May 23rd, 2005 at 4:15 am
How do tattoos stay on your skin?
As far as Iâ€™m aware, baby skin cells are born in the bottom dermis layers and migrate to the top as they grow. Then they die and flake off.
Why doesnâ€™t the ink die with the cells as they flake off? Are these ink-dyed cells cloning themselves or is tattoo ink a fountian of youth for the injected skin cells and they never die?
Also would I look good with a celtic cross tatto on my hip?
Well, it comes down to layers. And the magical power of the Tattoo.
No wait, it’s just layers.
When a tattoo artist inks you up, what he or she is really doing is injecting ink into the dermis, which is the second layer of skin, under the epidermis. The epidermis is the skin layer that is constantly flaking off and being replaced, but the dermis underneath will last as long as you (unless you get scraped or something). That’s why the ink never vanishes – it’s not in the skin cells that are getting replaced constantly.
I have to say though, the idea of the ink-filled cells cloning themselves is pretty keen.
At the risk of sounding outrageously flirtacious, I’ll answer the second question with a “Yes” – since I have yet to see evidence of you not looking pretty. Given that I’m married and we’ve never met, I feel like this does not cross the boundaries of impropriety.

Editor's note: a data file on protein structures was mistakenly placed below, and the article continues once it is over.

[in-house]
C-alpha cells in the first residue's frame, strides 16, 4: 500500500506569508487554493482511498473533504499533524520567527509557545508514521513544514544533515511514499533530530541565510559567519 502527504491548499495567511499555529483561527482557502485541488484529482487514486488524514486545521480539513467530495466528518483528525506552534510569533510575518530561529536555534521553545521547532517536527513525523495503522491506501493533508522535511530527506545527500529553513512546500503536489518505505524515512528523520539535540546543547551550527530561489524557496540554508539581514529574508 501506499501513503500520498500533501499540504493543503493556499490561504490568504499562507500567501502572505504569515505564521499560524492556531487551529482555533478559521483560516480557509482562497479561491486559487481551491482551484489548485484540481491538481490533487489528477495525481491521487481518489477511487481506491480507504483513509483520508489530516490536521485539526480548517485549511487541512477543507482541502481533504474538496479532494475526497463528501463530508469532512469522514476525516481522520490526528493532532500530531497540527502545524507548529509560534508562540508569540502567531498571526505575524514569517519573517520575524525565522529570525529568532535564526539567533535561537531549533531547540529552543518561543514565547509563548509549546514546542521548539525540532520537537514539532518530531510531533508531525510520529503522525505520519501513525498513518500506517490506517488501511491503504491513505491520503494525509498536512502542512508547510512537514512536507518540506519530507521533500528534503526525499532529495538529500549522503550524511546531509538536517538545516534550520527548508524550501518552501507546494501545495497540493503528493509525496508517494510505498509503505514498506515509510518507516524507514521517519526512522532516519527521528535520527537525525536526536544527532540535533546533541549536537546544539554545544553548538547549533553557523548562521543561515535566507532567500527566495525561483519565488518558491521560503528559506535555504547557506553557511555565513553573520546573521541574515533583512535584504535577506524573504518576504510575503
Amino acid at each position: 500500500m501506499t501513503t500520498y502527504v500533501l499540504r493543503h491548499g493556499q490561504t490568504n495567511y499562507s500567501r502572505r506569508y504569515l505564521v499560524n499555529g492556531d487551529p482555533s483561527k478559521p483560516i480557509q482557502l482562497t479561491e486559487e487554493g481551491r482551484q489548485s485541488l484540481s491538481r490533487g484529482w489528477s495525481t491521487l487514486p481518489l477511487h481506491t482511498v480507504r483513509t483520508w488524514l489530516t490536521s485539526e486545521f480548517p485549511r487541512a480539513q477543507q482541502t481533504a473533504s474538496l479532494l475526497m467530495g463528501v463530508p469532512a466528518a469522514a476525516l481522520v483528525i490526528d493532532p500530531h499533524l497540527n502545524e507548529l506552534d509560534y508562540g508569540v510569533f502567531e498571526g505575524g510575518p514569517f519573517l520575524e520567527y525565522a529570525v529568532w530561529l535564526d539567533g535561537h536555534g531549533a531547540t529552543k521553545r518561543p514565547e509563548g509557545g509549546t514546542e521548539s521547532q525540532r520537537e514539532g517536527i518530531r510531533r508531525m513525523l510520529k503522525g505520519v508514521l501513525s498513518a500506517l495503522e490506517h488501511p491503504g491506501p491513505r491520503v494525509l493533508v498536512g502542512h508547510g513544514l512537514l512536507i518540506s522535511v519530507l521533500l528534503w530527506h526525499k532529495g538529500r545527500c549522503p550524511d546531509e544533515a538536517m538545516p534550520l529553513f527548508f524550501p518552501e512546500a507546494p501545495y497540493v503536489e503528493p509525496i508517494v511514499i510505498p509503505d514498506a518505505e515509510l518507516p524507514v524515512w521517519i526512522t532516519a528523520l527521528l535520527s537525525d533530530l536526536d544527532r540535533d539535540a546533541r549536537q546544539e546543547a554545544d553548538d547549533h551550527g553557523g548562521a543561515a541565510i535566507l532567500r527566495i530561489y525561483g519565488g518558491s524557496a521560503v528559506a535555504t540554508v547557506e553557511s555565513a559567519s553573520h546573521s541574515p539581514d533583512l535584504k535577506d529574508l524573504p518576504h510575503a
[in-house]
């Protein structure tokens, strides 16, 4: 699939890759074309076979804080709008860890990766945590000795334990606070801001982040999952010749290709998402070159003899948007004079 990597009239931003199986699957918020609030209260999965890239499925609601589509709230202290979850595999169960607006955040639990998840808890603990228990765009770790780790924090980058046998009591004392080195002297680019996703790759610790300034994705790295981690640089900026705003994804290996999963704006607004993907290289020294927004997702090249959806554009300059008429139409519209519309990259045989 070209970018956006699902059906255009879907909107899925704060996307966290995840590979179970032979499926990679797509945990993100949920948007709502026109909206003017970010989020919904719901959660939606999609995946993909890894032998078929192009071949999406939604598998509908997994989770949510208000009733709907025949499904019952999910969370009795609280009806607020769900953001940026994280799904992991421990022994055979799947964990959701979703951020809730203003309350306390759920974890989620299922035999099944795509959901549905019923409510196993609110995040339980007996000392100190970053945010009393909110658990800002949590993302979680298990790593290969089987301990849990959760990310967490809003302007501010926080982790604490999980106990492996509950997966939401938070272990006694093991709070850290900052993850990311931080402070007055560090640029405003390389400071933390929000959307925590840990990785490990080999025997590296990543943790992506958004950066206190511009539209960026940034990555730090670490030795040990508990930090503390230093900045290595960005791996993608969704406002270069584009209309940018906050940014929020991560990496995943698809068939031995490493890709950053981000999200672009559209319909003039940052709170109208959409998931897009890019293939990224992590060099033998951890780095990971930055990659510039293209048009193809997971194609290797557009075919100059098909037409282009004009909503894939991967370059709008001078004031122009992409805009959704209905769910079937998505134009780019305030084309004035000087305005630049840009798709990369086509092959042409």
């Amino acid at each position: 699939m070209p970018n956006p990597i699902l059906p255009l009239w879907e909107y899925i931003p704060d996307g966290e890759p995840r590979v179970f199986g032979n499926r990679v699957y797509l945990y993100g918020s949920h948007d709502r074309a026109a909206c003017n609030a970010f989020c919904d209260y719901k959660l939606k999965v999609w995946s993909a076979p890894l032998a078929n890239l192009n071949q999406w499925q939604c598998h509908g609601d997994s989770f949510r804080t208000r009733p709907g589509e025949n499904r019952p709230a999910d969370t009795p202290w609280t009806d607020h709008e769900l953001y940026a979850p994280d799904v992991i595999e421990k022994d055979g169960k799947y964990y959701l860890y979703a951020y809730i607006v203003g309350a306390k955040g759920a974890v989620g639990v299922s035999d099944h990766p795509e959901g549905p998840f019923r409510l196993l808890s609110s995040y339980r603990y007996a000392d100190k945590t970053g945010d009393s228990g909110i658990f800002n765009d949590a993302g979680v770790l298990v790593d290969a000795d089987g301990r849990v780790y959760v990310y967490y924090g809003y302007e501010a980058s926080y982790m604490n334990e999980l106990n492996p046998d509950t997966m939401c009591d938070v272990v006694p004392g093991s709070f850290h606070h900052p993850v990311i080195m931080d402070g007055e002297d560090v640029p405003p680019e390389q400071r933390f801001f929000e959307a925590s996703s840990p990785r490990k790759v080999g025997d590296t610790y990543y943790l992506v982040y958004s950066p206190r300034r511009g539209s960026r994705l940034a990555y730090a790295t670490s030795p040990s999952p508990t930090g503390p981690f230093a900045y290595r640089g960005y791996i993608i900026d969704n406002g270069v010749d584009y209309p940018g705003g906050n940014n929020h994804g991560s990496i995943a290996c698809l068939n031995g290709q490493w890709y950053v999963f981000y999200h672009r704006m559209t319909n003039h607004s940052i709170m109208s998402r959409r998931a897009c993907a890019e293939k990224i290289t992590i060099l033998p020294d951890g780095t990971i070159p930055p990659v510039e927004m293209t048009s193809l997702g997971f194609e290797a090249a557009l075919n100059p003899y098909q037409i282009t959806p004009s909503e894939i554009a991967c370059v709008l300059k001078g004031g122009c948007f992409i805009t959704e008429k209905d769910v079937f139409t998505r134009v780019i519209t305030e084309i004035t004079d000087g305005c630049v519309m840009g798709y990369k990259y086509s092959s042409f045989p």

But think of this! Do you really want to ink your dermis? Given the fact that it will ALWAYS be there? If you are comfortable with the idea of that tattoo being there forever, go for it.
Since it took me so long to get to this answer, I have to assume you made the choice already. So, what’s the verdict?
5 thoughts on “#37: Inked Forever”
I’m a wimp. Someday though.
Think about it for at least a year.
-R “I have an impulse tattoo” S
Also, you can’t donate blood for a good while after getting a tattoo. A point against it, I think.
I have never, ever donated blood. I’m not an organ donor either. It may sound selfish, but if I make the body parts, I want to keep them.
I’m pretty sure I’m not allowed to give blood at this point. Mainly due to two trips to London (one during the Foot-and-Mouth epidemic) and my good times with a friend I like to call Lyme Disease.